Greetings, Everyone! We’ve just returned from Maine where we spent eight days in and around Acadia National Park and Mount Desert Island (MDI). Almost every single one of those days was postcard-perfect weather, which we decided to accept as the universe evening the score for 2020 in general. Since we were coming from New York, which has a “similar or better coronavirus experience” than Maine, we weren’t required to self-quarantine, and other than maybe one popular trail where mask-wearing was far from exemplary, it felt safe. As usual, we followed a pretty predictable script every day: Light breakfast at home; Drive to Acadia National Park (we were in a vrbo outside the park, in a small town called Hancock) for a long hike or walk; Eat a big outdoor lunch on the later side at a lobster pound or seafood shack; Return home by way of farm market shopping; and lastly, a cocktail and super easy, fresh dinner at home. Unlike my typical vacation round-ups, I’ve decided to focus on Where We Ate, which I figured you’d like to hear about first. Later, I’ll report on how we cooked….
NOTE: Be sure to check on each restaurant’s hours before you head out. Many are closed from Monday through Wednesday.
We found Abel’s from a page in the Eventide cookbook listing the authors’ favorite classic New England seafood shacks. By now you know how I feel about Eventide, so I figured this was a good lead. Because of COVID, there was only outdoor seating on picnic tables, but with string lights and charming views of the harbor, I can’t imagine that seating could be improved upon. It was our first lobster roll in Maine and delivered on every count — the roll was toasty, but not too bready or buttery, the extremely generous lobster filling was tossed lightly with a chive-mayo. (See opening photo.) Chased down with Maine Root blueberry sodas, it was an A+ way to kick off vacation. (And the crab roll above, was pretty nice, too.) Two things you should know: 1) Even though this was the best roll I ate (tied for first actually), it was also the priciest 2) The lines can be long and the service can be slow.
Trenton Bridge Lobster Pound
Trenton (just outside MDI)
True story: In search of a place to eat for lunch one day, I requested advice on an instagram story. Only a few minutes later, my friend Sonya sent me Martha Stewart’s most recent post from MDI singing the praises of Trenton Bridge. (Her famous Skylands summer home is in the area.) The lobster roll was solid here (not nearly as good as Abel’s or C-Ray), but the oysters were some of the best we’ve had.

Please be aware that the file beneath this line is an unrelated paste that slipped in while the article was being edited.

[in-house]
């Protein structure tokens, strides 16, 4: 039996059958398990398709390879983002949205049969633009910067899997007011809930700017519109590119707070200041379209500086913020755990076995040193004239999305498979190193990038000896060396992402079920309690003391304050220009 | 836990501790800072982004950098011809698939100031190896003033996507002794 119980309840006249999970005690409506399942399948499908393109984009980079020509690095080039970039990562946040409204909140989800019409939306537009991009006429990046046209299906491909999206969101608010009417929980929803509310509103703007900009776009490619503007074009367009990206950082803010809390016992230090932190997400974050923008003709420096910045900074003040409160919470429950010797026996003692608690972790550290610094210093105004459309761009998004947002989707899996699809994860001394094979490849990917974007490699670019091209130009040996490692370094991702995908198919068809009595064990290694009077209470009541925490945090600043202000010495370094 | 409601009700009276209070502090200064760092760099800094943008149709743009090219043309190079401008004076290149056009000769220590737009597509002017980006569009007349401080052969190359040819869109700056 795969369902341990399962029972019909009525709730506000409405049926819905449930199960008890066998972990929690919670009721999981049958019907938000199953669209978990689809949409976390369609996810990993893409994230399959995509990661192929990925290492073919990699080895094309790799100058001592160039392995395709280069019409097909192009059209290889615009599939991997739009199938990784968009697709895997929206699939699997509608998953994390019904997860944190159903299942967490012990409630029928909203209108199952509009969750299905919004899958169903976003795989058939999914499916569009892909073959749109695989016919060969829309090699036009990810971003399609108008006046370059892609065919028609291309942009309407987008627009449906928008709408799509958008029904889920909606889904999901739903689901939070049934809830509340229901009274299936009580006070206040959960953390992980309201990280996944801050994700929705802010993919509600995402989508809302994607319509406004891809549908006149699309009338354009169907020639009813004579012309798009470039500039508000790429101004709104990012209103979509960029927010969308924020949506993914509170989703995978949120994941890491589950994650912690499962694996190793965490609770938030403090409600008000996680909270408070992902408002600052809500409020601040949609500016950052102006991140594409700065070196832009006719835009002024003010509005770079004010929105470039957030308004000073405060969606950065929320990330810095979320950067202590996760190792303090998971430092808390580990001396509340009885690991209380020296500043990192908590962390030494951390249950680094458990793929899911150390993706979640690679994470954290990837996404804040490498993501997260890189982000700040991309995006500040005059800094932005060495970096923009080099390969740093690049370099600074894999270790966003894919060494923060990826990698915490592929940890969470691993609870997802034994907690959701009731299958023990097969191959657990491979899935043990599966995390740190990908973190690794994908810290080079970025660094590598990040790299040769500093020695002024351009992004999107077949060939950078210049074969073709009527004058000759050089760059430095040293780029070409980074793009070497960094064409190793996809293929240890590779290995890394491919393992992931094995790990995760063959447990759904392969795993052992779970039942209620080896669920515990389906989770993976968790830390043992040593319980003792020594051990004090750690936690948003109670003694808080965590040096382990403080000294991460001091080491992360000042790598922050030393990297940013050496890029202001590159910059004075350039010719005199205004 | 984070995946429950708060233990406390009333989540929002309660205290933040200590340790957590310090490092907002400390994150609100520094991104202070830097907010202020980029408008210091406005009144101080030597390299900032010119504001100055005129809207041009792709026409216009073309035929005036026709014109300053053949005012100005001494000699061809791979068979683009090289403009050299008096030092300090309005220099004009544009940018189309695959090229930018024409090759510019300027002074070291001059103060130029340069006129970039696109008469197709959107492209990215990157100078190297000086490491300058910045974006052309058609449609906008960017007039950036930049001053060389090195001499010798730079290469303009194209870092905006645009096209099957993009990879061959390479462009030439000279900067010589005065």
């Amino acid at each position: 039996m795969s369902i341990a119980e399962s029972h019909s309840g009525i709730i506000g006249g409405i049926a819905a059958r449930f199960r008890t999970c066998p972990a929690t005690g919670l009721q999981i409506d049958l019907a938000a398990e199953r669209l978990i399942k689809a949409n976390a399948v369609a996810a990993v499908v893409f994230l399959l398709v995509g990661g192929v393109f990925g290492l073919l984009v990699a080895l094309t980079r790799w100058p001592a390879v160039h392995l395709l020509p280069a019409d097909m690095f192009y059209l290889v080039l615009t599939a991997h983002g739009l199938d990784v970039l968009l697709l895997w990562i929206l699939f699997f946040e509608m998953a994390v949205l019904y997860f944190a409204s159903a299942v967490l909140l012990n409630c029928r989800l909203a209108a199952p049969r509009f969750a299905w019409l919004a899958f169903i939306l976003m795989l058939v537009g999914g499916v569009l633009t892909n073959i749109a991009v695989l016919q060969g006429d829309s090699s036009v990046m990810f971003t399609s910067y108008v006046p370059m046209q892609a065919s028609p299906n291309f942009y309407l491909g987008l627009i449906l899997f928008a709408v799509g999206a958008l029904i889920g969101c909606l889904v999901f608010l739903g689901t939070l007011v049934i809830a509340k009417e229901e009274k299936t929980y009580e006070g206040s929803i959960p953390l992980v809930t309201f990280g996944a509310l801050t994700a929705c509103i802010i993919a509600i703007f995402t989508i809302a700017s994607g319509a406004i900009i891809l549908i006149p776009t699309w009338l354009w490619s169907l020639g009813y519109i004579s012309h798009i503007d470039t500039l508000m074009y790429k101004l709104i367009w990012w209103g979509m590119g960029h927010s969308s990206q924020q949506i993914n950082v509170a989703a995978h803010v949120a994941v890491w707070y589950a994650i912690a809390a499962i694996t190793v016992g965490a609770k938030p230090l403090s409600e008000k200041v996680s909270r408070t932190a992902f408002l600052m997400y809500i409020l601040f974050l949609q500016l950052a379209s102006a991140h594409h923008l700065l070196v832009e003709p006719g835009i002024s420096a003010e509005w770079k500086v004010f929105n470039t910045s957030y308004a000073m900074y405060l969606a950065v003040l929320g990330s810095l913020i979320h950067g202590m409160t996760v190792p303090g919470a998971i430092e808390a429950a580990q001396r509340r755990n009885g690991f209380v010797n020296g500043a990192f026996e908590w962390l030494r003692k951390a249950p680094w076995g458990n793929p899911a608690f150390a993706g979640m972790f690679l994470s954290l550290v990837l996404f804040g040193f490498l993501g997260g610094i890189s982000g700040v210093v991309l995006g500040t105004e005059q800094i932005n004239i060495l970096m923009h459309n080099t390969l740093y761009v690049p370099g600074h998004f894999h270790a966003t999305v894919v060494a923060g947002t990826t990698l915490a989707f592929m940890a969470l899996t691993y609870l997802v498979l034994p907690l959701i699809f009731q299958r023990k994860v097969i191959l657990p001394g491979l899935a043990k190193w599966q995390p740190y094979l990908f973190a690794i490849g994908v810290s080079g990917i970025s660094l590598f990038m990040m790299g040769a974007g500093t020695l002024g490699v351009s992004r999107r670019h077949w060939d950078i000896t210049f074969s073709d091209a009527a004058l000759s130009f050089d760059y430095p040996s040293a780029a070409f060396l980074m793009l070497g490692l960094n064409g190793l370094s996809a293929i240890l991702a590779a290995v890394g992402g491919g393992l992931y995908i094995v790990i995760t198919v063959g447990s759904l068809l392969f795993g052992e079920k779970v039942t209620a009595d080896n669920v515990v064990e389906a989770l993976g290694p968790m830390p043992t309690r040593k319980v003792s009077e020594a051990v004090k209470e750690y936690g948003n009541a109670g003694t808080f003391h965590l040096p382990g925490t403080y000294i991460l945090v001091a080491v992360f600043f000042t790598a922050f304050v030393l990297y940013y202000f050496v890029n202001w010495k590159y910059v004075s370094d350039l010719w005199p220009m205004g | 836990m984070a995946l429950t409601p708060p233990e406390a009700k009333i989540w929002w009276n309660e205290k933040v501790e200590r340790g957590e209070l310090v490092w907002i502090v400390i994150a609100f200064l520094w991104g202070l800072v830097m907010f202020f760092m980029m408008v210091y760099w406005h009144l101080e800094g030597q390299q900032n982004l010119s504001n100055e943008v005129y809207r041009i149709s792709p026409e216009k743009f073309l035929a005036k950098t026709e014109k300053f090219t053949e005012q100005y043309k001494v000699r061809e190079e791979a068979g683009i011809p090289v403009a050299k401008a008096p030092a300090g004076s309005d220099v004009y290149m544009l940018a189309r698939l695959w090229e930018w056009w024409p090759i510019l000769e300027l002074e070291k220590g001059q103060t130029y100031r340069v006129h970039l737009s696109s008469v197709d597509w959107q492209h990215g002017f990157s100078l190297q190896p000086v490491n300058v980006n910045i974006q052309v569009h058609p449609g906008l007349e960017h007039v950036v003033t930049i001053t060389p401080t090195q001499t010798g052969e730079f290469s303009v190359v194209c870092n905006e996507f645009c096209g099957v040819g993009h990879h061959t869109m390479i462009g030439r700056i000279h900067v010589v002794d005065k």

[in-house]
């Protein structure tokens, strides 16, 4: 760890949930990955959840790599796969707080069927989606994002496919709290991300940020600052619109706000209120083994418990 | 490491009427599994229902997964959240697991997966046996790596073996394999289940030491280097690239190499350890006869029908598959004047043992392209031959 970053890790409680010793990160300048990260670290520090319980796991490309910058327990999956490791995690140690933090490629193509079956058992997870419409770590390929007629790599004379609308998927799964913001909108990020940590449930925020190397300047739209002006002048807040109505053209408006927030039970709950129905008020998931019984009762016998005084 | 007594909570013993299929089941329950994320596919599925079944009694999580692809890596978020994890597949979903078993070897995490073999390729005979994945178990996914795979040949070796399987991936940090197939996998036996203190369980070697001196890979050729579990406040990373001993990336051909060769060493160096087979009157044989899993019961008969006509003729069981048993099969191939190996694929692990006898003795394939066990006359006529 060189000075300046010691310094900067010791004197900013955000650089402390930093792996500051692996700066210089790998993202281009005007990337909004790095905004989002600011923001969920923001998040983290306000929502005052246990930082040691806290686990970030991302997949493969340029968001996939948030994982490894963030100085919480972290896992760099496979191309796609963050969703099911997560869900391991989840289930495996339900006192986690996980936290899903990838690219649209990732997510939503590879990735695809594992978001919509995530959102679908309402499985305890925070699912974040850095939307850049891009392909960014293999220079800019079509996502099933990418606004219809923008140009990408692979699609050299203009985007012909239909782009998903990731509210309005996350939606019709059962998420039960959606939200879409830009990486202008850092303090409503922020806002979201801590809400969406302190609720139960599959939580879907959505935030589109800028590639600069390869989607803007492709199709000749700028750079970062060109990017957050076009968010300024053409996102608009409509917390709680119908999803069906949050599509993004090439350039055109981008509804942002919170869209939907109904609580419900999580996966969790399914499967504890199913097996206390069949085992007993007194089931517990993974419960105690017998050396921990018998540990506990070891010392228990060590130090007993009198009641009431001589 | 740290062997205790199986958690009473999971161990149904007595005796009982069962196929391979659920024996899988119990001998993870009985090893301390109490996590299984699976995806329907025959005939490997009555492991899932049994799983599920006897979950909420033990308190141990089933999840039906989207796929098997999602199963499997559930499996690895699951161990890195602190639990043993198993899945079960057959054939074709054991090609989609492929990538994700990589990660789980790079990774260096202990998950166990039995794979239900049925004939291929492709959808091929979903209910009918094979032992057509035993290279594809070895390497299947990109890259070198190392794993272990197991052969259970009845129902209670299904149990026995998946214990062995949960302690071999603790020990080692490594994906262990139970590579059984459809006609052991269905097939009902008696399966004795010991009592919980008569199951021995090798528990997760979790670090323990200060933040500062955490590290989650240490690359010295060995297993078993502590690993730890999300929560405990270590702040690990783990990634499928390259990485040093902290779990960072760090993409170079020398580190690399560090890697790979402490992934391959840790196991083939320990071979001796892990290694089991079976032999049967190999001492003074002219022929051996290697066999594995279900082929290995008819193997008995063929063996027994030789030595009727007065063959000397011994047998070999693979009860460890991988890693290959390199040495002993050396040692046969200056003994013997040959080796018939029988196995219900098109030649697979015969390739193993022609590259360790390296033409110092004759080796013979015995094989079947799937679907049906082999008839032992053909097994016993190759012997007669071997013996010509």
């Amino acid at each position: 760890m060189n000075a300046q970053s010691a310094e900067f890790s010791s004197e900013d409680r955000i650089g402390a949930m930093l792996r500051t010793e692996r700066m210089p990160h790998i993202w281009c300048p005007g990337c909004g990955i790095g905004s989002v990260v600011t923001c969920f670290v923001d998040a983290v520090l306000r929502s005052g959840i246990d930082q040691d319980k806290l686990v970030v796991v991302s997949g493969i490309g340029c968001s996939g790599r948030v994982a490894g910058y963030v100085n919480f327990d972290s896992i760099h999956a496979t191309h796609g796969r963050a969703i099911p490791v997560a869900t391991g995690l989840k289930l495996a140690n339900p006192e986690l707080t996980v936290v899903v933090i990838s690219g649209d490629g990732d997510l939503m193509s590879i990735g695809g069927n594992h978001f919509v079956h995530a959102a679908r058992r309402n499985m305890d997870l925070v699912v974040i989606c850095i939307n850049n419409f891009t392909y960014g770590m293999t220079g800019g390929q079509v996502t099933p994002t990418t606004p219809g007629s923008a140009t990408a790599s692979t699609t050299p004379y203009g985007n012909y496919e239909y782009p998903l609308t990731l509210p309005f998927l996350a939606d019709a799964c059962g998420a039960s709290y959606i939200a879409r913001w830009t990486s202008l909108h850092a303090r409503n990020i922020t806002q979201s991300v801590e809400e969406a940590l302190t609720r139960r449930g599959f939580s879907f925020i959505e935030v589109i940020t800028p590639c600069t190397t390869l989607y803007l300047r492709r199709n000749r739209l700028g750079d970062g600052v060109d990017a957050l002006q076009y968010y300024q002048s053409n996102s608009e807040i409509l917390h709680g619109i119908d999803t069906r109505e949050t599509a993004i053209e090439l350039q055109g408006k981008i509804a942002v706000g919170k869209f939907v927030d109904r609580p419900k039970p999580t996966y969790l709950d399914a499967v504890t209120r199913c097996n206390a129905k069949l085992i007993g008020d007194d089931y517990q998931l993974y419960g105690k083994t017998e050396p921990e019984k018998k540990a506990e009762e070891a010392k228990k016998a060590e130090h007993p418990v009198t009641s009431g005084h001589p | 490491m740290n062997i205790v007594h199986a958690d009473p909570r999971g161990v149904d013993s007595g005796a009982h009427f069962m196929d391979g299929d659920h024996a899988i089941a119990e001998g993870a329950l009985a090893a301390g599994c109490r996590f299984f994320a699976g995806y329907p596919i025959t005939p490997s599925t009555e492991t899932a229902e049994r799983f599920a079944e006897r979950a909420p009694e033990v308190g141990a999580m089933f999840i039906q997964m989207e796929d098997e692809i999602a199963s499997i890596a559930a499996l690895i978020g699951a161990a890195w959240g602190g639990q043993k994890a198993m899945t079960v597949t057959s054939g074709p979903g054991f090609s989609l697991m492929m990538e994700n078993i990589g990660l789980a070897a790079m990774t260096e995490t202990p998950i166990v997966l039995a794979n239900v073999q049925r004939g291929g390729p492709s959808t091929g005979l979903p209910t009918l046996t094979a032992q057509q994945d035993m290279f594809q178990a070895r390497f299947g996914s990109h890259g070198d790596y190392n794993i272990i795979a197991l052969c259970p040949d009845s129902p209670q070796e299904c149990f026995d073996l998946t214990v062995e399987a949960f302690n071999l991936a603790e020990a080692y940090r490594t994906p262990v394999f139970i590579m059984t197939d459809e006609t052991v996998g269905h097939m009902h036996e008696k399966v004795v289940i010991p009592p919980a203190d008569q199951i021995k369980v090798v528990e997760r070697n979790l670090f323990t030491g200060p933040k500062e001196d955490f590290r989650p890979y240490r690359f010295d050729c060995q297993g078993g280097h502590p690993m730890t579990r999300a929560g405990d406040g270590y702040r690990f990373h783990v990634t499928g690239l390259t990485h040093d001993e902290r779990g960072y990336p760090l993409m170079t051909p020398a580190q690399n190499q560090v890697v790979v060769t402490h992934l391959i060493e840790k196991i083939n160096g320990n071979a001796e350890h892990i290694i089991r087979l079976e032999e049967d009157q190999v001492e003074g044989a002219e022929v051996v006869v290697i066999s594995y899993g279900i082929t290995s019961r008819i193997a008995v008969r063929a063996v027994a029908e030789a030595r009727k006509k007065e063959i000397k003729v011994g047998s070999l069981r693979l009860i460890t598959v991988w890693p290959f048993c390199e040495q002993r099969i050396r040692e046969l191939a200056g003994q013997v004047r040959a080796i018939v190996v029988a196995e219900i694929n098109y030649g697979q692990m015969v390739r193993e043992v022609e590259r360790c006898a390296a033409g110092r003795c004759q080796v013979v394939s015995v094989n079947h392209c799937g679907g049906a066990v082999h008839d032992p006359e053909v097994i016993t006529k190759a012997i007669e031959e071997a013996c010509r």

Peter Trout’s Tavern and Inn
With its weathered shingles, picnic tables, and view of the harbor, Peter Trout’s looks like most no-frills Maine eating. The menu, though, is another story. Yes, they have the obligatory lobster roll and fried fish fare but they are on the “house bun” made with “house aioli”…
…and they also serve, get this…an heirloom tomato sandwich! A burger! A “simple arugula salad!” Even if you don’t order any of these things, it’s nice to know you have another option. (And maybe there’s someone in your travel party who’d appreciate a nod to them?) Note 1: We didn’t have trouble getting a table on the day we went for lunch, but it’s very limited space (no indoor dining right now because of COVID) so call ahead to assess the wait. Note 2: The T-shirts they sell are awesome.
Beal’s Lobster Pier
Full disclosure: I never actually ate at Beal’s, but it was on the Eventide List, as well as many many others, so I feel obligated to recommend it here. (We actually tried to go, but we showed up at prime lunch hours one day and the line was prohibitively slow and long. Other people can tell me if that is typical.) It’s been there almost a hundred years old, and lobstermen unload their catches right on the restaurant’s back pier.
Charlottes Legendary Lobster Pound
When we were driving up to Charlotte’s, my 16-year-old said, “Oh yessss. This is exactly what I want right now.” You know what she means, right? Look at that storefront. I went off-roading with a fried clam roll, which was, of course good (how could it not be?) but the sandwich wasn’t my top pick of the week. This would be a great place for young kids: There’s a huge menu, lots of space for kids to run around (socially distanced) while you wait for food.
Thrive & Coffee Matter
As much as we would’ve liked to, we couldn’t eat lobster rolls and fried seafood for every meal out. Thrive, on a quiet side street in Bar Harbor, was good for those days. They serve what my daughters would call healthy-queen fare: salads, smoothies, a killer avocado toast, and açaí bowls. They also share a take-out window with Coffee Matter so you can get your latte fix at the same time. We went here after watching a 5:25 sunrise at Cadillac Mountain and then back a few days later for a mid-morning smoothie. (Photo credit: Thrive.)
By Day 7, you’d think that we’d get sick of lumps of seafood stuffed into buttery rolls. By sheer luck, though, our last lobster roll on MDI was our best lobster roll (or at least tied for first with Abel’s). Not quite as packed as an Abel roll, but the right ratio of meat to bread if you didn’t want to collapse into a post-lunch food coma. The menu was almost fine art in its breakdown: Cooked Seafood, Chowder, Sandwiches, Lobster Bakes. Under each category, three or four things, everything you’d want, nothing more nothing less.
P.S. Abby just read this post and said I should add the following statement: “If you can only eat one lobster roll this week, make it from C Rays. If you can have two, go to Abel’s.”